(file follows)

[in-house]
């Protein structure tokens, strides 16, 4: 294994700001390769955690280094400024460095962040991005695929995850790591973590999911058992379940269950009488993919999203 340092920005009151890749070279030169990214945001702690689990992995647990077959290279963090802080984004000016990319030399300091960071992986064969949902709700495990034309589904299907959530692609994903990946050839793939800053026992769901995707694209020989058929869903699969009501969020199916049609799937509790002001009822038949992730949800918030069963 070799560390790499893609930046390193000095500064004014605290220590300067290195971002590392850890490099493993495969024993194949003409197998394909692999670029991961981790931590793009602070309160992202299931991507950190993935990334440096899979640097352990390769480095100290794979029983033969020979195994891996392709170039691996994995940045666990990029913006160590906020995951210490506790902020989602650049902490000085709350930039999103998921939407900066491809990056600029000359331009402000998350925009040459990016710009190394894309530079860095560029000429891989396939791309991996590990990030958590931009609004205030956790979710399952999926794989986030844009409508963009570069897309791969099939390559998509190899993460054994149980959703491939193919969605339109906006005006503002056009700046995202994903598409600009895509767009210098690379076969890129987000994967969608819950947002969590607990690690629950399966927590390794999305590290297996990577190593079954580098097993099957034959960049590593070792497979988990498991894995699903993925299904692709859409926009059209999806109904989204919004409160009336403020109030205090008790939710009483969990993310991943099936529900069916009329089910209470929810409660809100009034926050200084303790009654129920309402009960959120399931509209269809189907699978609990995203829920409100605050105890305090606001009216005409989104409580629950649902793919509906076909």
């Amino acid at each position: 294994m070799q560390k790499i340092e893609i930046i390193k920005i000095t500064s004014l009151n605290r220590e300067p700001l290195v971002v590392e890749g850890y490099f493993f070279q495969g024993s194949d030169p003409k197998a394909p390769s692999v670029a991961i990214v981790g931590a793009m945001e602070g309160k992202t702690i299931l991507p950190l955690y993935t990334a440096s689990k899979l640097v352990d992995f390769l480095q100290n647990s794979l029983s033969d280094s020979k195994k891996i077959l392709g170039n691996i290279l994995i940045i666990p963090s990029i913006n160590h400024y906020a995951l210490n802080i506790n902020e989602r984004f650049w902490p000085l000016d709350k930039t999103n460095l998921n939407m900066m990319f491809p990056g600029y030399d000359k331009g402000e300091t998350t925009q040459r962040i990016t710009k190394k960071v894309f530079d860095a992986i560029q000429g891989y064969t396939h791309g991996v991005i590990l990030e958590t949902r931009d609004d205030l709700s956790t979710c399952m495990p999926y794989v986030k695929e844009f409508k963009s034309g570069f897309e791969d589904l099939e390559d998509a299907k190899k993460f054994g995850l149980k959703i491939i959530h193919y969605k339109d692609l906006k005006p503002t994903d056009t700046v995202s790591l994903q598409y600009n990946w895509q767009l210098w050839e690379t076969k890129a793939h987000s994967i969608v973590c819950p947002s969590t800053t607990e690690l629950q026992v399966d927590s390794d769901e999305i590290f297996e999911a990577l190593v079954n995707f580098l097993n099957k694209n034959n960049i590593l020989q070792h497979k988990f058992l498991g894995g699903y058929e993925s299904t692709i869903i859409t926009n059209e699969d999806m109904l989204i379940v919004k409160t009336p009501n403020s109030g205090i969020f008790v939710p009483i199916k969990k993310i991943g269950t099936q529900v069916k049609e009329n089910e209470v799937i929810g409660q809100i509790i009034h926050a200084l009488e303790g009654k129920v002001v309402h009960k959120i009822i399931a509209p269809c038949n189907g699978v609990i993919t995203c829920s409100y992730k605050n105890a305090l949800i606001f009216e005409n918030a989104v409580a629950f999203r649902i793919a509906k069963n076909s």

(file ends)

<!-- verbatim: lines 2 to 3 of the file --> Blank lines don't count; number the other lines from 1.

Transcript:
């Protein structure tokens, strides 16, 4: 294994700001390769955690280094400024460095962040991005695929995850790591973590999911058992379940269950009488993919999203 340092920005009151890749070279030169990214945001702690689990992995647990077959290279963090802080984004000016990319030399300091960071992986064969949902709700495990034309589904299907959530692609994903990946050839793939800053026992769901995707694209020989058929869903699969009501969020199916049609799937509790002001009822038949992730949800918030069963 070799560390790499893609930046390193000095500064004014605290220590300067290195971002590392850890490099493993495969024993194949003409197998394909692999670029991961981790931590793009602070309160992202299931991507950190993935990334440096899979640097352990390769480095100290794979029983033969020979195994891996392709170039691996994995940045666990990029913006160590906020995951210490506790902020989602650049902490000085709350930039999103998921939407900066491809990056600029000359331009402000998350925009040459990016710009190394894309530079860095560029000429891989396939791309991996590990990030958590931009609004205030956790979710399952999926794989986030844009409508963009570069897309791969099939390559998509190899993460054994149980959703491939193919969605339109906006005006503002056009700046995202994903598409600009895509767009210098690379076969890129987000994967969608819950947002969590607990690690629950399966927590390794999305590290297996990577190593079954580098097993099957034959960049590593070792497979988990498991894995699903993925299904692709859409926009059209999806109904989204919004409160009336403020109030205090008790939710009483969990993310991943099936529900069916009329089910209470929810409660809100009034926050200084303790009654129920309402009960959120399931509209269809189907699978609990995203829920409100605050105890305090606001009216005409989104409580629950649902793919509906076909």
């Amino acid at each position: 294994m070799q560390k790499i340092e893609i930046i390193k920005i000095t500064s004014l009151n605290r220590e300067p700001l290195v971002v590392e890749g850890y490099f493993f070279q495969g024993s194949d030169p003409k197998a394909p390769s692999v670029a991961i990214v981790g931590a793009m945001e602070g309160k992202t702690i299931l991507p950190l955690y993935t990334a440096s689990k899979l640097v352990d992995f390769l480095q100290n647990s794979l029983s033969d280094s020979k195994k891996i077959l392709g170039n691996i290279l994995i940045i666990p963090s990029i913006n160590h400024y906020a995951l210490n802080i506790n902020e989602r984004f650049w902490p000085l000016d709350k930039t999103n460095l998921n939407m900066m990319f491809p990056g600029y030399d000359k331009g402000e300091t998350t925009q040459r962040i990016t710009k190394k960071v894309f530079d860095a992986i560029q000429g891989y064969t396939h791309g991996v991005i590990l990030e958590t949902r931009d609004d205030l709700s956790t979710c399952m495990p999926y794989v986030k695929e844009f409508k963009s034309g570069f897309e791969d589904l099939e390559d998509a299907k190899k993460f054994g995850l149980k959703i491939i959530h193919y969605k339109d692609l906006k005006p503002t994903d056009t700046v995202s790591l994903q598409y600009n990946w895509q767009l210098w050839e690379t076969k890129a793939h987000s994967i969608v973590c819950p947002s969590t800053t607990e690690l629950q026992v399966d927590s390794d769901e999305i590290f297996e999911a990577l190593v079954n995707f580098l097993n099957k694209n034959n960049i590593l020989q070792h497979k988990f058992l498991g894995g699903y058929e993925s299904t692709i869903i859409t926009n059209e699969d999806m109904l989204i379940v919004k409160t009336p009501n403020s109030g205090i969020f008790v939710p009483i199916k969990k993310i991943g269950t099936q529900v069916k049609e009329n089910e209470v799937i929810g409660q809100i509790i009034h926050a200084l009488e303790g009654k129920v002001v309402h009960k959120i009822i399931a509209p269809c038949n189907g699978v609990i993919t995203c829920s409100y992730k605050n105890a305090l949800i606001f009216e005409n918030a989104v409580a629950f999203r649902i793919a509906k069963n076909s």